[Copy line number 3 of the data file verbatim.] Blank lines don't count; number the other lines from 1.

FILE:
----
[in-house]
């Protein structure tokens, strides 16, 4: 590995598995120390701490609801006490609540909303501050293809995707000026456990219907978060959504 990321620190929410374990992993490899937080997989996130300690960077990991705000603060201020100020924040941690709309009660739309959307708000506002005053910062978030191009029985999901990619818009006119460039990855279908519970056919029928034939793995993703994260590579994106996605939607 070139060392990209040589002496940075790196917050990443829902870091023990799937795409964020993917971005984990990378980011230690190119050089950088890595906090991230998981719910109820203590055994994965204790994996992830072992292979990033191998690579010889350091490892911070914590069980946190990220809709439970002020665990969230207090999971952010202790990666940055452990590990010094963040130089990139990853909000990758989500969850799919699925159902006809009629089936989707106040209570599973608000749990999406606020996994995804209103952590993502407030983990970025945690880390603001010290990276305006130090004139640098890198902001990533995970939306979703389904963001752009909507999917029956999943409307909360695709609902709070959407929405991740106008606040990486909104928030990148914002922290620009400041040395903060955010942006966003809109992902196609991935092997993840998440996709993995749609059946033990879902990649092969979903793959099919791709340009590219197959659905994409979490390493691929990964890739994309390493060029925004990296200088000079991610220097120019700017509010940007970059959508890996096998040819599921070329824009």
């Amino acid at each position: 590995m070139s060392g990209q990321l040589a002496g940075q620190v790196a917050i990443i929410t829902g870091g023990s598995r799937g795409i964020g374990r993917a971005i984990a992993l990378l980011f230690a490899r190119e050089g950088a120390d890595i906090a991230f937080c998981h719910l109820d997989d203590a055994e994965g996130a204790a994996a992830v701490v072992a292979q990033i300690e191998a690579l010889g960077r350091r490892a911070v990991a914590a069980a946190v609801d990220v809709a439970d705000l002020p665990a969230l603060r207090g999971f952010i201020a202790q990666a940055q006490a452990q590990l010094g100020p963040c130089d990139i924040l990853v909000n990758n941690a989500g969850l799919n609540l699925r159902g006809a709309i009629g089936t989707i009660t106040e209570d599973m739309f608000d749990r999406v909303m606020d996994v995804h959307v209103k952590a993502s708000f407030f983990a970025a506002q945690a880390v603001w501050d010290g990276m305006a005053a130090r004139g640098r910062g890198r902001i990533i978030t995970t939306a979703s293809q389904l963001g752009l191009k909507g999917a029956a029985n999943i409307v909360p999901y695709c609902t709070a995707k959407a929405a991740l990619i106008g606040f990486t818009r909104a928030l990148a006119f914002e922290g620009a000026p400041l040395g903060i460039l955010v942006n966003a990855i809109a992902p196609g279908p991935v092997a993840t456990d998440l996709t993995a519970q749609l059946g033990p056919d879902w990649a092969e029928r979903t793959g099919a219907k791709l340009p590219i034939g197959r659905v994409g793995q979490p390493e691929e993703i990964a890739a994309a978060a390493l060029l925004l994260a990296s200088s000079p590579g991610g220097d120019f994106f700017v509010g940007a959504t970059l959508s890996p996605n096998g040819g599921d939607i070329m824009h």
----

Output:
């Amino acid at each position: 590995m070139s060392g990209q990321l040589a002496g940075q620190v790196a917050i990443i929410t829902g870091g023990s598995r799937g795409i964020g374990r993917a971005i984990a992993l990378l980011f230690a490899r190119e050089g950088a120390d890595i906090a991230f937080c998981h719910l109820d997989d203590a055994e994965g996130a204790a994996a992830v701490v072992a292979q990033i300690e191998a690579l010889g960077r350091r490892a911070v990991a914590a069980a946190v609801d990220v809709a439970d705000l002020p665990a969230l603060r207090g999971f952010i201020a202790q990666a940055q006490a452990q590990l010094g100020p963040c130089d990139i924040l990853v909000n990758n941690a989500g969850l799919n609540l699925r159902g006809a709309i009629g089936t989707i009660t106040e209570d599973m739309f608000d749990r999406v909303m606020d996994v995804h959307v209103k952590a993502s708000f407030f983990a970025a506002q945690a880390v603001w501050d010290g990276m305006a005053a130090r004139g640098r910062g890198r902001i990533i978030t995970t939306a979703s293809q389904l963001g752009l191009k909507g999917a029956a029985n999943i409307v909360p999901y695709c609902t709070a995707k959407a929405a991740l990619i106008g606040f990486t818009r909104a928030l990148a006119f914002e922290g620009a000026p400041l040395g903060i460039l955010v942006n966003a990855i809109a992902p196609g279908p991935v092997a993840t456990d998440l996709t993995a519970q749609l059946g033990p056919d879902w990649a092969e029928r979903t793959g099919a219907k791709l340009p590219i034939g197959r659905v994409g793995q979490p390493e691929e993703i990964a890739a994309a978060a390493l060029l925004l994260a990296s200088s000079p590579g991610g220097d120019f994106f700017v509010g940007a959504t970059l959508s890996p996605n096998g040819g599921d939607i070329m824009h």